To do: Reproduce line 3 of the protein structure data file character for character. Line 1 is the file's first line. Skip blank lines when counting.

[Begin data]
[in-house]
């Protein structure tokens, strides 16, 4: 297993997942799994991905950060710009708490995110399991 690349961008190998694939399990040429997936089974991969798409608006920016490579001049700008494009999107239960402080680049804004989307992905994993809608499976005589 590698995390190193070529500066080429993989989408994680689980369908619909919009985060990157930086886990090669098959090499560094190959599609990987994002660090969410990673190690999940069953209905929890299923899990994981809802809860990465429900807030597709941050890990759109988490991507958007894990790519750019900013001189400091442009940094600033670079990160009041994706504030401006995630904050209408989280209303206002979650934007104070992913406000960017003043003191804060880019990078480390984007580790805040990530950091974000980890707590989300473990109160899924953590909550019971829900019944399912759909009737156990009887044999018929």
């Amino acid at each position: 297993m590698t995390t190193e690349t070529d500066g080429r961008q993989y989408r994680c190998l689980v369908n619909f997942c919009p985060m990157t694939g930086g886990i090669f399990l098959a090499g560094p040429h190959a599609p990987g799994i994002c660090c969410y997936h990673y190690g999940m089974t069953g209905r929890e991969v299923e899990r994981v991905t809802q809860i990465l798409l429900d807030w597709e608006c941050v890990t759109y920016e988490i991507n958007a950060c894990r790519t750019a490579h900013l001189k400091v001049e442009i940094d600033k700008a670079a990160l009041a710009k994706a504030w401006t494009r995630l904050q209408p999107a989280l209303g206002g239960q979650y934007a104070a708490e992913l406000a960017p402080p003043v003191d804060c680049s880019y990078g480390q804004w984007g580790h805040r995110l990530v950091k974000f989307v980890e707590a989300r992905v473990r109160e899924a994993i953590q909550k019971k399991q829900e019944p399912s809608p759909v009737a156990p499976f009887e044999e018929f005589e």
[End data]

């Amino acid at each position: 297993m590698t995390t190193e690349t070529d500066g080429r961008q993989y989408r994680c190998l689980v369908n619909f997942c919009p985060m990157t694939g930086g886990i090669f399990l098959a090499g560094p040429h190959a599609p990987g799994i994002c660090c969410y997936h990673y190690g999940m089974t069953g209905r929890e991969v299923e899990r994981v991905t809802q809860i990465l798409l429900d807030w597709e608006c941050v890990t759109y920016e988490i991507n958007a950060c894990r790519t750019a490579h900013l001189k400091v001049e442009i940094d600033k700008a670079a990160l009041a710009k994706a504030w401006t494009r995630l904050q209408p999107a989280l209303g206002g239960q979650y934007a104070a708490e992913l406000a960017p402080p003043v003191d804060c680049s880019y990078g480390q804004w984007g580790h805040r995110l990530v950091k974000f989307v980890e707590a989300r992905v473990r109160e899924a994993i953590q909550k019971k399991q829900e019944p399912s809608p759909v009737a156990p499976f009887e044999e018929f005589e």